Figures 1 and 2 (above): On the left is a zoomed-in view of the Panamint Valley’s southern dry lake, taken from the pass between the Panamint Valley and the Searles Valley along Trona-Woldrose Road. The dirt road across the dry lake to Ballarat is visible. Some flat cumulus clouds were above Telescope Peak and the Panamint Range by about noon. These were not able to develop much vertically during the afternoon. Dew points in Death Valley and Panamint Valley were around 50F on this afternoon, and cloud bases were probably around 14,000 to 15,000 feet above sea level.
About 15 miles north of here, Trona-Wildrose Road veers off to the northeast into Wildrose Canyon, and Panamint Valley road continues northward into the northern portion of Panamint Valley. The route into Wildrose Canyon was closed due to old flood damage to the road. The elevation at the intersection is 1320 feet and the temperature at 12:27 p.m. was 108F. Thirteen minutes later, at 12:40 p.m. and two miles south of Highway 190 at 1540 feet elevation, temperature was 110F. By this time the sun was nearing its highest point in the sky for the day and the lower half of the troposphere was mixing strongly — not quite to the “upper limit” temperature for the day yet, however! This location is near the dry lake in the northern part of Panamint Valley. The lake bottom here is at about 1535 feet, nearly 500 feet above the lower dry lake to the south (near Ballarat). I measured 108F at 12:50 p.m. on the dry lake along Highway 190.
Figures 3 and 4 (above): These images were taken at the intersection of Panamint Valley Rd. and Highway 190 in Panamint Valley. Panamint Springs is a few miles west of here, and the dry lake is nearby to the east. The elevation is about 1540 feet and the ground cover is very sparse. The view is to the east in Figure 3 and to the north in Figure 4, towards the Panamint Dunes (visible in the distance).
From the dry lake the road steeply climbs into the Panamint Range towards Death Valley. I measured 107F at the 2000-foot sign at 12:53 p.m., 104F at 3000 feet at 12:56 p.m., and 98F at 4000 feet at 12:59 p.m. Three minutes later (at 1:02 p.m.) I had reached Towne Pass at 4956 feet, and the temperature was a rather refreshing 92F. Here at the pass it was about 17 degrees cooler than the dry lake in Panamint Valley along Highway 190, 3420 feet lower in elevation.
Regional temperatures at 1 p.m. were 102F at Lancaster (wind SW 20 mph), 102F at Edwards (wind SW 9 mph), 106F at China Lake (wind S 10 mph), 116F at Death Valley/Furnace Creek, and 102F at Bishop (S 12 mph). Towne Pass, about 5150 feet above Furnace Creek, was 24 degrees cooler than that Death Valley locale at 1 p.m.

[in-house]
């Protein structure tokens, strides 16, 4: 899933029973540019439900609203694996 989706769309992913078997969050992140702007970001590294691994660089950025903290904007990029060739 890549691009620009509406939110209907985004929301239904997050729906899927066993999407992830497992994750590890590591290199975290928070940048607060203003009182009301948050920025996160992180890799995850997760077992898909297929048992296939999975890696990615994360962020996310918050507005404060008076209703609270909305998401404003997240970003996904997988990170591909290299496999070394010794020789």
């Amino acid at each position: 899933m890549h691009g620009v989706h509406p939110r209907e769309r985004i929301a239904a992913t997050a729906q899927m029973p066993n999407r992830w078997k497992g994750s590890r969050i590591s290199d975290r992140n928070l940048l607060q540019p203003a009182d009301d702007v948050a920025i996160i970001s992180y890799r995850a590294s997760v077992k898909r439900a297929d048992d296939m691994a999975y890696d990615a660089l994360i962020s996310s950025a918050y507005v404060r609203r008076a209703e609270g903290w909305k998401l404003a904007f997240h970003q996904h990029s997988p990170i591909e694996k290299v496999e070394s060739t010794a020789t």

Death Valley/Stovepipe Wells area
In the early afternoon hours on sunny summer days such as today, the desert atmosphere is nearing the point of full mixing to heights up to three miles above the desert basins. Typically the low-level air is in motion and a breeze with a speed of 5-10 mph is blowing. It is not unusual to see dust devils on the desert flats and alluvial fans. The relatively cool air that pooled in the basins at night is mixed out entirely, or nearly so. The lower atmosphere is mixed sufficiently so that air warms and cools at a rate of about 5 degrees F/1000 feet, or slightly less steep than the dry adiabatic lapse rate (of 5.4 degrees F/1000 feet). By about 2:30 p.m. PDT on days such as today, with full and bright sunshine, full mixing is in progress and the ambient temperature is near or at its upper limit. One would not expect the high temperature for the day to get more than 2-to-3 degrees (F) hotter than the readings reached by 2:30 p.m. PDT.
Highway 190 descends rapidly in elevation from Towne Pass to Stovepipe Wells, which is very close to sea level in Death Valley. Here are the times and temperatures along 190:
Towne Pass/4956 feet 92F/1:02 p.m.
4000 feet 99F/1:07 p.m.
3000 feet 102F/1:09 p.m.
2000 feet 108F/1:13 p.m.
1000 feet 113F/1:17 p.m.
St. Wells/5 feet 119F/1:21 p.m.
Temperature increased by 27 degrees in the 20 minutes from Towne Pass to Stovepipe Wells. Elevation change was 4950 feet.